Happy Halloween

Halloween PumpkinsHappy Halloween!

What a beautiful day! It’s 21C(70F) outside, sunny, and simply amazing! Sorry to rub it in, Chicago. I hear there’s some pretty horrible stuff going through today for you guys. Glad I’m not there right now!

So, Halloween. A commercialised, Hallmark holiday that gives kids an excuse to dress up for candy, and adults the chance to dress up to party. Good enough excuses for me.

There are some marked differences between the US and UK on Halloween, I’m noticing. The origin of Halloween comes from All Hallows’ Eve, which is a Christianized feast initially influenced by Celtic harvest Soul cakesfestivals, with possible pagan(probably Gaelic Samhain) roots. I learned all about this during a Celtic Mythology course taken at University College Cork in Ireland. Interesting course, but I digress. The “important” part, the trick-or-treating, is believed to have come from an old religious practise called “souling”. Likewise, the disguises(costumes) originated from “guising” in Scotland and Ireland and from “mumming” in Germany, Scandanavia, and other parts of Europe. Time for a quick, but interesting, history lesson.

“Souling”, which was practised until approximately the 1930’s, was a Christian custom which involved groups of people that were usually poor and either Protestant or Catholic. These groups would go from parish to parish, begging for soul cakes in exchange for praying for the souls of the givers and their friends.Mummers Similarly, “guising” has been recorded from the 1890’s onwards, where people in Scotland and Ireland would masquerade themselves, carrying lanterns made from scooped out turnips and visiting homes to be rewarded with cakes, fruit, and money. “Mumming”, on the other hand, involved a similar fancy dress costume, but involved people parading the streets and entering homes to dance or play dice in silence.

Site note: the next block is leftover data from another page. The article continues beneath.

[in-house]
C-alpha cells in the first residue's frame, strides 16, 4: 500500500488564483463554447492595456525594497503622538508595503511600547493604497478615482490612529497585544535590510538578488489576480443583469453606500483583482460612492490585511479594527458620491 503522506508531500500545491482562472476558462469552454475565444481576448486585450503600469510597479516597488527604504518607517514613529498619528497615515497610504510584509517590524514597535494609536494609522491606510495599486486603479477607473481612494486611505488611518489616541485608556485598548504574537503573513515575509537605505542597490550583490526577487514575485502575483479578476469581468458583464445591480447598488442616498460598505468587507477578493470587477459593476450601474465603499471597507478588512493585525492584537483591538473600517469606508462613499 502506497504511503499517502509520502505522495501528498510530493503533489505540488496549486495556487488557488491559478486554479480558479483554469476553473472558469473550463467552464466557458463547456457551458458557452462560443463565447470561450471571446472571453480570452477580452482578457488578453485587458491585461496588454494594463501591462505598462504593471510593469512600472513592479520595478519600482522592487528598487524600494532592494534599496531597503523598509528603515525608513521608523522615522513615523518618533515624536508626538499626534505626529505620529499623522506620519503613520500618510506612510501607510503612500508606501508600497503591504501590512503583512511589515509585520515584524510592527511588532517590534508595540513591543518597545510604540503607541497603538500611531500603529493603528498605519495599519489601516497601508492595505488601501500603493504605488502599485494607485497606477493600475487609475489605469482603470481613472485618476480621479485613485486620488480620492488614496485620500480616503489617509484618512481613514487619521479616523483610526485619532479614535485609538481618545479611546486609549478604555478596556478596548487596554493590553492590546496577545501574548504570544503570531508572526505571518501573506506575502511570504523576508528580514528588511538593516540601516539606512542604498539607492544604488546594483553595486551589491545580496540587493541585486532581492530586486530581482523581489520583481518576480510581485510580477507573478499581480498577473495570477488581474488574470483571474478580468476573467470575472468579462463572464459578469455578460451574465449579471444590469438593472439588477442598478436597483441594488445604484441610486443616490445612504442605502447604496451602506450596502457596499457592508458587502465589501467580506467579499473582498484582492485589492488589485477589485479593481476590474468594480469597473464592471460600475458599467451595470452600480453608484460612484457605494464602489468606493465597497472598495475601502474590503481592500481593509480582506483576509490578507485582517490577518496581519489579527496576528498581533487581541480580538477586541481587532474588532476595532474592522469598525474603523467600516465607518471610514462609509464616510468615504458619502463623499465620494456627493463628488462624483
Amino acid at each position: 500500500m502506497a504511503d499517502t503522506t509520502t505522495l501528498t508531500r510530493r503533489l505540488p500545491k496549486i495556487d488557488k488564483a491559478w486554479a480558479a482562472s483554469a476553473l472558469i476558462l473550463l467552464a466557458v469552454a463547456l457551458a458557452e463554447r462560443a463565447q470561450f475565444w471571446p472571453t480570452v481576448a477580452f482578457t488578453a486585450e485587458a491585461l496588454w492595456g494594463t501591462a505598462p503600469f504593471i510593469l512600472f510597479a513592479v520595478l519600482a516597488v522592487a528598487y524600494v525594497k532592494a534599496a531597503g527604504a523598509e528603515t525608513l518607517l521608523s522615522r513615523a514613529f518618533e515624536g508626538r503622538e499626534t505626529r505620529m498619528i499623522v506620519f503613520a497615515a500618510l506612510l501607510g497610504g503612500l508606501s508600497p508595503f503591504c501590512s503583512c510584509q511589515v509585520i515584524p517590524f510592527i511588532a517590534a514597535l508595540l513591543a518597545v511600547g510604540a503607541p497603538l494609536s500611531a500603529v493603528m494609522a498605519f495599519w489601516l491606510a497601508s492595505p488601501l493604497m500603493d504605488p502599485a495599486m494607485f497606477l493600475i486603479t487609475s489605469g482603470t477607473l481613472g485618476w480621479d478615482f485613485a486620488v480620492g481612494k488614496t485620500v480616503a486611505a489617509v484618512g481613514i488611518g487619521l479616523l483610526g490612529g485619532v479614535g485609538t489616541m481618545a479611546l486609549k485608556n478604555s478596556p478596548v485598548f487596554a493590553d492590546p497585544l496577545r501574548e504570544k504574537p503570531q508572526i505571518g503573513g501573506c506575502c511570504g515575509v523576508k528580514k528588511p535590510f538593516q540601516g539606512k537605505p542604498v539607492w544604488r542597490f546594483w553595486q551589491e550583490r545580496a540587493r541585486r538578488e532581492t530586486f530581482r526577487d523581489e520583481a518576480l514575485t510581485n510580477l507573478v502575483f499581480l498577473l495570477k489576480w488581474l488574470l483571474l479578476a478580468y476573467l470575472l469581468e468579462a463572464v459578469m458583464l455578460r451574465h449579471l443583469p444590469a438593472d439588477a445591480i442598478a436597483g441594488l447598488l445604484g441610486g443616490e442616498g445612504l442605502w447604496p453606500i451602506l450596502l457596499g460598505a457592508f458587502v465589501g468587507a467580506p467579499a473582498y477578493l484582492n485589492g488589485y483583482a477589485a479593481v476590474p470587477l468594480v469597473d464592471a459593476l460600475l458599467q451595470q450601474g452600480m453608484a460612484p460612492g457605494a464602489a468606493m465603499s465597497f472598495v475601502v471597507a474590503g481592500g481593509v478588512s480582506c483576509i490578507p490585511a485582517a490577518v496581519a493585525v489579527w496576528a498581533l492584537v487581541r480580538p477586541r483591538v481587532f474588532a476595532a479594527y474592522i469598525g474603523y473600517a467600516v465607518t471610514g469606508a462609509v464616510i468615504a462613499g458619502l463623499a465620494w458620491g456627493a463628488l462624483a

There you have it. A quick overview of where Halloween came from. So back to the differences between the US and UK. Halloween in the US has become a very commercial holiday filled with costumes, parties, and candy. There is little or no connection to any religion and unless it’s a booze-filled costume party, adults rarely partake in the festivities. Here, the holiday has become much of a mix. There are still many religious festivities and the day is often referred to as All Hallows Eve, as it has historically been known. Rituals for the dead/souls of the dead are still performed on the days surrounding, and celebrations are much more abundant for the general public. There are many costumes, but it’s much less commercialised and the candy flows a lot less. I’m sure part of it is lifestyle and safety as well, but kids just don’t go trick-or-treating like they do in the US.

Anyway, enough of my ramblings. Time to get our celebration on at the Vauxhall Pleasure Gardens Fire Festival! Watch for an update on how it went later on!